• Give them choices: Even small children like choices. Start with easy things first such as “do you want to keep your cars in this basket or the red one?”. As your child gets older, give them more choices such as where they want to begin or where they want to place some of their items. Choices are great for building a child’s self-esteem and add to the “buy in” of keeping their room clean.
  • Repetition and consistency “the key”: As a child gets a little older you will want them to be self-motivated. Start by scheduling activities such as cleaning up toys before bed every night. Another excellent habit is to have them make their bed after they get up. Remember – you will have to help at first, otherwise when they take over it may not even resemble a bed that has been made. Keep in mind that the value is in the repetition and the good habit this is forming. Soon they will be able to do an activity by themselves and eventually be self-sufficient and proficient.
  • Keep Your expectations realistic: Focus on their accomplishments and praise them for what they can do especially when they are just starting out. Don’t expect perfection and avoid “fixing” what they have done. Realize that they will get more proficient at each task only if you let them do it themselves. Modeling correct behavior is better than criticizing or any negative comments.

Chore Charts

Kids Chore Charts are a great tool although you may want to call them an “activity chart”. An activity chart will help a child to visualize their tasks if you use pictures when they are young. It will also give them a sense of accomplishment when they get to check tasks off the list.

You can “reward” a child daily if they are younger; or weeklyas they get older. Some parents believe in giving a child an allowance for cleaning their room while others disagree with this method completely. However you view your child’s accomplishment, some kind of positive reinforcement is a good idea, praise is a minimum requirement.

Other forms of rewards include: letting them put a sticker on the days they do the chore or a trip to the dollar store after they have 5 stars (or check marks). Rewards can be as simple as to play a game with mom or dad after the task or a dinner out for pizza. The choice is yours – you don’t have to make this expensive or complicated.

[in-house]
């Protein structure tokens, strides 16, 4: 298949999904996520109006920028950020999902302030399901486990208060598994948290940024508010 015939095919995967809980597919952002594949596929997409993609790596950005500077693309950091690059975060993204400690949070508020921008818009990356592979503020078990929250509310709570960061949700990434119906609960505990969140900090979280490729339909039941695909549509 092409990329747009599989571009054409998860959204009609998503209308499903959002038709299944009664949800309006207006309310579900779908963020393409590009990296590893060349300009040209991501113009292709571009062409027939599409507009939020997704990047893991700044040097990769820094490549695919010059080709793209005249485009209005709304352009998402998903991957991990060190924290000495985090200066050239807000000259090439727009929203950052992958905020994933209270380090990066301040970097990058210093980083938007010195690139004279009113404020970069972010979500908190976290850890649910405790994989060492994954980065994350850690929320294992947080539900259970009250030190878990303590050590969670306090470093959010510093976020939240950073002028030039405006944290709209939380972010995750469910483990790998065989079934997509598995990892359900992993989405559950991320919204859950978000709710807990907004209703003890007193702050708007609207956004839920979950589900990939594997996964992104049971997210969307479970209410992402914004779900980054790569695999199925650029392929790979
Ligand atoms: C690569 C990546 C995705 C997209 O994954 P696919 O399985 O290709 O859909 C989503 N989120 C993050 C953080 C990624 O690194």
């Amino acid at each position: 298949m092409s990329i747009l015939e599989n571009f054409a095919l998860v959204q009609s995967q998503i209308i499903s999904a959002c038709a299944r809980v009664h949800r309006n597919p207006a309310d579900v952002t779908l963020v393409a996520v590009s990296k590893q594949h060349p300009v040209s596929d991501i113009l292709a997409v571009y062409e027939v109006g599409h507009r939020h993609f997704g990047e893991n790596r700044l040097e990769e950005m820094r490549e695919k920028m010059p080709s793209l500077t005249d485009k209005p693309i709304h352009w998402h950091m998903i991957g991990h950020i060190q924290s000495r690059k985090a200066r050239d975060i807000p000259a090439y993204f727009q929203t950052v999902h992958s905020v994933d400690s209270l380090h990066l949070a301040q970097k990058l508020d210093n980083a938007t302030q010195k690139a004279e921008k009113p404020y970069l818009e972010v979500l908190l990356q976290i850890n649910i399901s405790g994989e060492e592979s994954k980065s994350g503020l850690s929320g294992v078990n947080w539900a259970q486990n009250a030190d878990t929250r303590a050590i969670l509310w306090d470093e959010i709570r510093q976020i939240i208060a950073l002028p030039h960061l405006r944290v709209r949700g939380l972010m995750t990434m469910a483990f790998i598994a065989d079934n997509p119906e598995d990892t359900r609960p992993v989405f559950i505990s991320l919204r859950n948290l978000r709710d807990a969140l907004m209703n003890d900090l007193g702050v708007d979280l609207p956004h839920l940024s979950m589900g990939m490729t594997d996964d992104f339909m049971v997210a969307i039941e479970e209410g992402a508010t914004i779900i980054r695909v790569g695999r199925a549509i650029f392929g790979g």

Below is a chore chart I used with my son. Feel free to use it and change it according to your child’s age and the chores in your household. Remember to start small. You may want to delete all chores but one until your child gets the hang of things. I started with one task and added them as my child was capable of handling more responsibility.

Here’s a link to download my Kids Chore Checklist.

Kids Checklist

TASKMon.Tue.Wed.Thu.Fri.Sat.Sun.
 Feed dog       
 Decide on breakfast & eat       
 Check school lunch menu       

 Brush teeth, comb hair & wash face       
 Fill up water bottle!!!!       
 Water outdoor plants       
 Additional work        
 Help set the table & clear       
 Empty dishwasher       
 Pick up room & toys       
 Brush teeth & wash face       
  Family reading night       
 Empty garbage cans inside  & Take out garbage WED       
 Bring dirty clothes basket out of your room by SAT       
 Put clean clothes away       
         

Reaping the Reward: Your Child’s Pride and Responsibility

Teaching your child to clean their room is sometimes hard work. Especially if they are older and you’ve picked up after them thinking that you would wait until they are older. You should focus on the benefits as you are going through the learning process:

  • Having children clean their own room is a good way to teach responsibility and gives a child a sense of pride and accomplishment.
  • Making a habit of keeping a room clean also goes a long way when children grow up and have a home of their own to keep clean.
  • The best part is that after it becomes a habit for your child….you’re job just got easier!